I've sure come a long way from hammering nails into a cake of soap ..."
This was my only thought as I strode into the inner sanctum of Bunnings' power tool section last week.
Hammering nails into soap is possibly my earliest memory. I have no idea why this was ever a thing, but it seemed to be a popular pastime for a toddler in the '70s.
Standing at the power tool threshold, I was on the hunt for a drill. A good one. One that could be used for not only minor repairs, but the big jobs.
I have a drill but it's not that flash. My father gave it to me I think when I bought my house more than 10 years ago. He said it would get me out of trouble if I needed to fix something urgently.
The old drill was OK for tinkering around the edges of DIY, but I was ready to trade up.
I'd moved on.
My Dad, Jimbo, is a king of Mr Fixits. He can turn his hand at anything really. Growing up, I can't remember a time when Dad didn't have something on the go. Whether that be a job Mum had demanded be done, repairing one of his kids' bikes or toys, concreting something out the back or tooling around with an old car.
The Richards kiddies were often employed as apprentices. This involved us sitting by the tool box, or by the old man's legs poking out from under a car, poised to hand him the necessary tool when he hollered.
But, as sometimes is the case when you have a parent who is really good at something, you tend to not follow in their footsteps as it could be dispiriting when you realise you didn't inherit their super gene. My brothers took on the challenge and did well in the handy realm. I was way too busy digging about in the garden, hanging out with the dog and dreaming about becoming the next editor of Dolly magazine.
Anyway, I came late to the handywoman party.
I moseyed back to the house like a gunslinger who had just permanently silenced a few troublemakers who had ridden into town.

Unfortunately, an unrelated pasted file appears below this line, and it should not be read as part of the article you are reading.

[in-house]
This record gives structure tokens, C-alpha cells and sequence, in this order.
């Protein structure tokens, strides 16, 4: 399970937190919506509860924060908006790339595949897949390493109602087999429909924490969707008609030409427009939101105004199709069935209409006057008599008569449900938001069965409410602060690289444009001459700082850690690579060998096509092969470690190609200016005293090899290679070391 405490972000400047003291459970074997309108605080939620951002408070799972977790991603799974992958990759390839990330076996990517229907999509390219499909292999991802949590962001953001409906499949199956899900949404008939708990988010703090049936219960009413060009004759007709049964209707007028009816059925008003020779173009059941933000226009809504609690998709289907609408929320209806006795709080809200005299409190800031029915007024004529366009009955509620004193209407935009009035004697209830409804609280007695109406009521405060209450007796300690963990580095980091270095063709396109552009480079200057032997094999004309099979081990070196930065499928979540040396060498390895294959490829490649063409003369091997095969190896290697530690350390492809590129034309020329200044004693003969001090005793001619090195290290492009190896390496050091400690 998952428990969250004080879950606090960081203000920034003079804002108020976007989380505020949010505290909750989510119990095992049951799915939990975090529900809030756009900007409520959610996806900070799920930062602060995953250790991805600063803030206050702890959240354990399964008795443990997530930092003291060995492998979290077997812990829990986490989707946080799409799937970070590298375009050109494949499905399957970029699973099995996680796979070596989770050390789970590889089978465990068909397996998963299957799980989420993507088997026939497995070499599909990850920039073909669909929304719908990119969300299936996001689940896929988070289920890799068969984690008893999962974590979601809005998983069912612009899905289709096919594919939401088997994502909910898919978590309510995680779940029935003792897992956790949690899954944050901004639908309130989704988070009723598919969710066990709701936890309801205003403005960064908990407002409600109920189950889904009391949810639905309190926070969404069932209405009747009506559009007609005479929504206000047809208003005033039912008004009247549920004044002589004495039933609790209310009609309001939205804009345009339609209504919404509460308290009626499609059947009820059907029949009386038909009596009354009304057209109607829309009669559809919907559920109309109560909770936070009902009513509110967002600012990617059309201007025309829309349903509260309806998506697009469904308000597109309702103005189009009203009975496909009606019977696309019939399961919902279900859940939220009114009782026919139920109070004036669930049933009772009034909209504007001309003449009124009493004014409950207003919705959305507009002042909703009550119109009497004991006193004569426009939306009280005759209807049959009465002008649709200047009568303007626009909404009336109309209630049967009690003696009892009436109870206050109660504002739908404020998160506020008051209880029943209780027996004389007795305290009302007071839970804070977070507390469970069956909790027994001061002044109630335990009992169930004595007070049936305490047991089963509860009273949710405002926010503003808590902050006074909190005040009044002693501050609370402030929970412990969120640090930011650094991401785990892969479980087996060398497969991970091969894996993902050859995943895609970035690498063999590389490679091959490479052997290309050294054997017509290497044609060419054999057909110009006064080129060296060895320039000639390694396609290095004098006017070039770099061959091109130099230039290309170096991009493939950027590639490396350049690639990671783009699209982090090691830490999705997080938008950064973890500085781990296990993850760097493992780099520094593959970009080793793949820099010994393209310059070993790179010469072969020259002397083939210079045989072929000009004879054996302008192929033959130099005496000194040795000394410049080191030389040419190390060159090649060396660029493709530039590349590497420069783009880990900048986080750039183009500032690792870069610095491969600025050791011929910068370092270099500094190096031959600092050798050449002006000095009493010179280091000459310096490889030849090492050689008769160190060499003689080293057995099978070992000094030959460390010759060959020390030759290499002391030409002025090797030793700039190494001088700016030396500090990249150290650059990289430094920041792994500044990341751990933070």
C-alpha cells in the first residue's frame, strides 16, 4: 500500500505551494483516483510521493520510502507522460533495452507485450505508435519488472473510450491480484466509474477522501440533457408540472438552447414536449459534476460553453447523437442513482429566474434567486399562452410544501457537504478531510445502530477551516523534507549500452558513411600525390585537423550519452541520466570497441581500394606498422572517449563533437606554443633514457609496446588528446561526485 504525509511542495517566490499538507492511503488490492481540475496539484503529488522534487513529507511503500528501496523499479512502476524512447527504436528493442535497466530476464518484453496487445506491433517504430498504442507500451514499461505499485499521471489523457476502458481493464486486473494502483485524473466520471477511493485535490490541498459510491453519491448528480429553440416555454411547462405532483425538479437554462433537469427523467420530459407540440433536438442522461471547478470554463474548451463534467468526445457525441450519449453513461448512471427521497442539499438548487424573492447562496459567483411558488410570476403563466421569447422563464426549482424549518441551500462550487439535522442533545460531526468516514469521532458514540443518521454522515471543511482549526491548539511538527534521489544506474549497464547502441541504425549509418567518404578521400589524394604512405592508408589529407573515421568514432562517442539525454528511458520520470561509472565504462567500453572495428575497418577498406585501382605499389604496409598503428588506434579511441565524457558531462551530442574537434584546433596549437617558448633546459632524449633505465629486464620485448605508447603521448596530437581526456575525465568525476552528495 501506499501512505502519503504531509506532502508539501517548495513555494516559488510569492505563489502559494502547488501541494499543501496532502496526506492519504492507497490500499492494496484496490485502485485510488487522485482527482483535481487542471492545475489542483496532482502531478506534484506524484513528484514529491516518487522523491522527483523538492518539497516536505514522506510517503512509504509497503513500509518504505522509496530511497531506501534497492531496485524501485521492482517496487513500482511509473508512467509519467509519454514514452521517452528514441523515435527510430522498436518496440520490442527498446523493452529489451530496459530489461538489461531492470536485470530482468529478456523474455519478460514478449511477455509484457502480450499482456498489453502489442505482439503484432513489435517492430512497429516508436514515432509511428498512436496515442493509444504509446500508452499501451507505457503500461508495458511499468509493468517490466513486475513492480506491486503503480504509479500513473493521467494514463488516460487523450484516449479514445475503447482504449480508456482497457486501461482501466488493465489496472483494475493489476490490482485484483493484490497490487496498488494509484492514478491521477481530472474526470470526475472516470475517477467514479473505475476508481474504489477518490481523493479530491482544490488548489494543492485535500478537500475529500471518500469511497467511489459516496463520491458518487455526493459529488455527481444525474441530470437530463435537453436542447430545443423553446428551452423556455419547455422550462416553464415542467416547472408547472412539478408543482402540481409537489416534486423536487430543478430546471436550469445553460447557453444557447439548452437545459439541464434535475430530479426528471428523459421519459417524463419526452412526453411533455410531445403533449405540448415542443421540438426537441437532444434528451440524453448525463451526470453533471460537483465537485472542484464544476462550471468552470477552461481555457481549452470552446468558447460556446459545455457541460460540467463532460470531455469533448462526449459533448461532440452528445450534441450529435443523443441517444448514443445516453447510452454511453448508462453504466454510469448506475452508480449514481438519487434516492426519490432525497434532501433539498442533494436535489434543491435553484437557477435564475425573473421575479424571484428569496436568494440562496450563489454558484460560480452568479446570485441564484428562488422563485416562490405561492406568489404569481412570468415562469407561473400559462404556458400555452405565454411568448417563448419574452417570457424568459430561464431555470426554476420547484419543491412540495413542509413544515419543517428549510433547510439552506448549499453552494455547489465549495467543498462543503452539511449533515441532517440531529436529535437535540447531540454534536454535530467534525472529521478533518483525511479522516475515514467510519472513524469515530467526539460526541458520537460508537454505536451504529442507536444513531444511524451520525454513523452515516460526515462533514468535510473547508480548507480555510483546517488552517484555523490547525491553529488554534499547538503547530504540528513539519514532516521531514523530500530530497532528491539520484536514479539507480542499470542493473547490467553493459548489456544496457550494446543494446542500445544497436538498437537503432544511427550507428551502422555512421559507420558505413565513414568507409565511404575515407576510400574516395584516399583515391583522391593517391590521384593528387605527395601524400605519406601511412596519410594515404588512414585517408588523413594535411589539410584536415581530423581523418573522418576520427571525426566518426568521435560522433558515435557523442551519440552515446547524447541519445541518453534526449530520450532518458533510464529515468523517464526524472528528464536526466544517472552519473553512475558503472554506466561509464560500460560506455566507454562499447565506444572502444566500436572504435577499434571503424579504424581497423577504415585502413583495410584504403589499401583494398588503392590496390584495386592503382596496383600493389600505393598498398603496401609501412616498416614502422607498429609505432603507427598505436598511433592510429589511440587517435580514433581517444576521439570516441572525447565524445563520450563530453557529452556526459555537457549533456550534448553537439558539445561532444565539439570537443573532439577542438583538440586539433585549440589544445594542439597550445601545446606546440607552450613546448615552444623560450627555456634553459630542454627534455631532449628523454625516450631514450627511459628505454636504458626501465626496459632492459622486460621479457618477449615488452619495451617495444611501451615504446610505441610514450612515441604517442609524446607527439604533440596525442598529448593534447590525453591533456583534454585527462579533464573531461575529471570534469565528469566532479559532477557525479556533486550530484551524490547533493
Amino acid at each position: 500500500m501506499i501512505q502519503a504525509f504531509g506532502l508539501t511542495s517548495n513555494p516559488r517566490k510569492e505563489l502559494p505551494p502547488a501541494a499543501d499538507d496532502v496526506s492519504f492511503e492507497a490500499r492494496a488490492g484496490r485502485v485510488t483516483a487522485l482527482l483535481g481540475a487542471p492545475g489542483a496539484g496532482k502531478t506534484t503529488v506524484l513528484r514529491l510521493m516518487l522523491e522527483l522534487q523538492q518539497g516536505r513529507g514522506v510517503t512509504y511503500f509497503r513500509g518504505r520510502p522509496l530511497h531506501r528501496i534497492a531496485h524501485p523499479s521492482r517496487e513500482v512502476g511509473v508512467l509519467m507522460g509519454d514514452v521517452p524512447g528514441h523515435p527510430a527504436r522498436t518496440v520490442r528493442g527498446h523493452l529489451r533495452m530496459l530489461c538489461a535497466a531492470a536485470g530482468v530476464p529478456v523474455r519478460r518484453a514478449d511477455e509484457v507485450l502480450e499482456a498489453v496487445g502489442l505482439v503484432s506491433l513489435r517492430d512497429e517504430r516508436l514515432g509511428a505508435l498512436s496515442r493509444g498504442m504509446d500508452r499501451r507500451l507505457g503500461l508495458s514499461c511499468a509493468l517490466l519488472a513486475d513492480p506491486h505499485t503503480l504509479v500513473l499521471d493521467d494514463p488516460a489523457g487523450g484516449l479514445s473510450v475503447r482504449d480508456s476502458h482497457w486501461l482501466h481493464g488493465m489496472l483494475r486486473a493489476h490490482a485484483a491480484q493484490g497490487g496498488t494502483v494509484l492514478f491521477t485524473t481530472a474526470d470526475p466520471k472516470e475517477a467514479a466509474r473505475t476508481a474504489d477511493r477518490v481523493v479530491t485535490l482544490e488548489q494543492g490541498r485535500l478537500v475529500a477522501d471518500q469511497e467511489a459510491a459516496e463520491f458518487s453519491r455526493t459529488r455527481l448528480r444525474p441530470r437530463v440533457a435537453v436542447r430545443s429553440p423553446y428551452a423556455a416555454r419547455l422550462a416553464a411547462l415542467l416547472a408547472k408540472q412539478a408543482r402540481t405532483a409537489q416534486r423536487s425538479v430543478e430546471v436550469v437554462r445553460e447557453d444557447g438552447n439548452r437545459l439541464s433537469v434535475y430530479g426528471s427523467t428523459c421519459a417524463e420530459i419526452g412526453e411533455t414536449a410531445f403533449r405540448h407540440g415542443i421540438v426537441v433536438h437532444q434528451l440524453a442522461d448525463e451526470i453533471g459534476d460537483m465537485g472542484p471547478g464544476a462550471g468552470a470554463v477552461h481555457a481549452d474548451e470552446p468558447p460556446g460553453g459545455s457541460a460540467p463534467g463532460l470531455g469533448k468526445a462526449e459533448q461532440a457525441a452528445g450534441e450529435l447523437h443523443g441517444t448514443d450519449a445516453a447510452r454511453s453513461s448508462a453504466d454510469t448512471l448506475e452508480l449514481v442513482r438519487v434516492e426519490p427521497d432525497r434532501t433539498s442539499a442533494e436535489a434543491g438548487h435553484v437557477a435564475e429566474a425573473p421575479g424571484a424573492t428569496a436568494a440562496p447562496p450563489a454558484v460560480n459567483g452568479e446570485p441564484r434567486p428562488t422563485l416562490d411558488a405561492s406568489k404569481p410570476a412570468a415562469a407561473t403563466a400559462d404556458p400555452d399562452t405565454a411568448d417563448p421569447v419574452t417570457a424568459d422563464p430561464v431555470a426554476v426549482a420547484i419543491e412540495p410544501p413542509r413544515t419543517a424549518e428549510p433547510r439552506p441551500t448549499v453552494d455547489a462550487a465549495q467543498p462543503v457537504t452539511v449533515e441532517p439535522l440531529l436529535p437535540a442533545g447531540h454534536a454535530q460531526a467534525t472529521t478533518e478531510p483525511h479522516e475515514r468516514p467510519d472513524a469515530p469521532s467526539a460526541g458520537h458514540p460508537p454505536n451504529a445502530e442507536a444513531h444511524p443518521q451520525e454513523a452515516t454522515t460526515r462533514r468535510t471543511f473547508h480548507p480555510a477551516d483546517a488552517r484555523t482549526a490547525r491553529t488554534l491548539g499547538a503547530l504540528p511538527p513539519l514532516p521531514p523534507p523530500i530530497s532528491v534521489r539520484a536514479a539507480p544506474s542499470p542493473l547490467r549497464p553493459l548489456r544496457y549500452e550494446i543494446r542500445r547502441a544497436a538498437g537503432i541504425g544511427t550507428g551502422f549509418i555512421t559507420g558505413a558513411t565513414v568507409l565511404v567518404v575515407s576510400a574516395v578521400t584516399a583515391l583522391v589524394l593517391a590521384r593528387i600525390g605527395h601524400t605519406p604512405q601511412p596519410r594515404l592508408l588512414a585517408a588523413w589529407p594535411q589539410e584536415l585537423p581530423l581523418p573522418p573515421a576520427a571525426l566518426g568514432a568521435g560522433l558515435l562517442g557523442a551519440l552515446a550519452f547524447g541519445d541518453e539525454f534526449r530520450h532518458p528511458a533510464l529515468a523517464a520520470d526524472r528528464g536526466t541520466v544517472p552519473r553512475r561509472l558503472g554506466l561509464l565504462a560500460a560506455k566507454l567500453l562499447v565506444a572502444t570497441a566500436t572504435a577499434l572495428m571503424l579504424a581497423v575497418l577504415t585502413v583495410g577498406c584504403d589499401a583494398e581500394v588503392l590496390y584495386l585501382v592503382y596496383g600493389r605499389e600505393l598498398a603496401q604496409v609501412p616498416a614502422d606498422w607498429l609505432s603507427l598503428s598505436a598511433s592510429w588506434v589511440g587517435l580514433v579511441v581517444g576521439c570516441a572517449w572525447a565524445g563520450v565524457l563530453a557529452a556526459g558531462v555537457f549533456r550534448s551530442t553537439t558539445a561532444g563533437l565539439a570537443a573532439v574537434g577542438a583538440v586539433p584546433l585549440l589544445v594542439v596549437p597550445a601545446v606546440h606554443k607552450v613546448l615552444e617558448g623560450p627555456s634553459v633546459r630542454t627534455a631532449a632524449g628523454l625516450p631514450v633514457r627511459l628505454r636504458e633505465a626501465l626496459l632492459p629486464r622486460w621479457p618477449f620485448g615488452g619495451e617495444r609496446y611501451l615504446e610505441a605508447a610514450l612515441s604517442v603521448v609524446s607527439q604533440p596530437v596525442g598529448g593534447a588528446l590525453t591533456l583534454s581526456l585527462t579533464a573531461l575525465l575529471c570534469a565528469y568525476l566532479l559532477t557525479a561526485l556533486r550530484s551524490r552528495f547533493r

Back to my new drill hunt. I had spoken briefly to my father about my plan. He offered to come with me so that I wouldn't be talked into a drill that would prove to be "as useless as a hip pocket in a singlet".
But I jumped the gun and decided to do a lone reconnaissance of the drills.
How hard could it be? I'd choose from a few models, buy a few bits, and off I'd go.
I strode into the OK Corral and immediately knew I was not OK. There were more than a few models. It looked like an armoury, and that was just one aisle, one brand, one shelf.
I knew I had to hightail it out of there before I was cornered by a shop assistant who would force me to air my ignorance about "drills and bits ... and bobs". Before long, they would sniff a "bloody amateur" and would lead me to the bloody amateur drill section. I escaped drill-less.
For my next trip to the Drill Dome, I called in the big guns: Jimbo. Within 15 minutes, I was sorted. Kitted out with a suitably impressive drill.
I was all ready for a showdown with my nemesis: the back fence. In the past few weeks more palings had fallen off.
But, now, I had just the tool for the job.
I got to work: ZZZZZTT .... ZZZZZZT ..T..T ... and it was all over.
A few screws had put the weathered palings firmly in their place.
I moseyed back to the house like a gunslinger who had just permanently silenced a few troublemakers who had ridden into town. It felt good.
I know I'm not likely to be named Australia's Best DIYer any time soon, but that afternoon I had put a notch on my imaginary tool belt.
The next day, I saddled up again with my gun and returned to the fixit frontier.
Most of the boundary fence was secure. The only work needed was replacing some rudimentary repairs done a few months ago by yours truly with her trusty hammer.
That sort of cowboy repair job was no longer welcome in these parts.
This cowgirl expected better.
I stood back, hands on hips, shook my head, and said, with more than a hint of disdain, "bloody amateur".
Of course, I was shooting from the lip. But I did warn the fence that if it ever was fixing to take me on again, I would arrive armed.
Surely my nemesis would know the drill by now?
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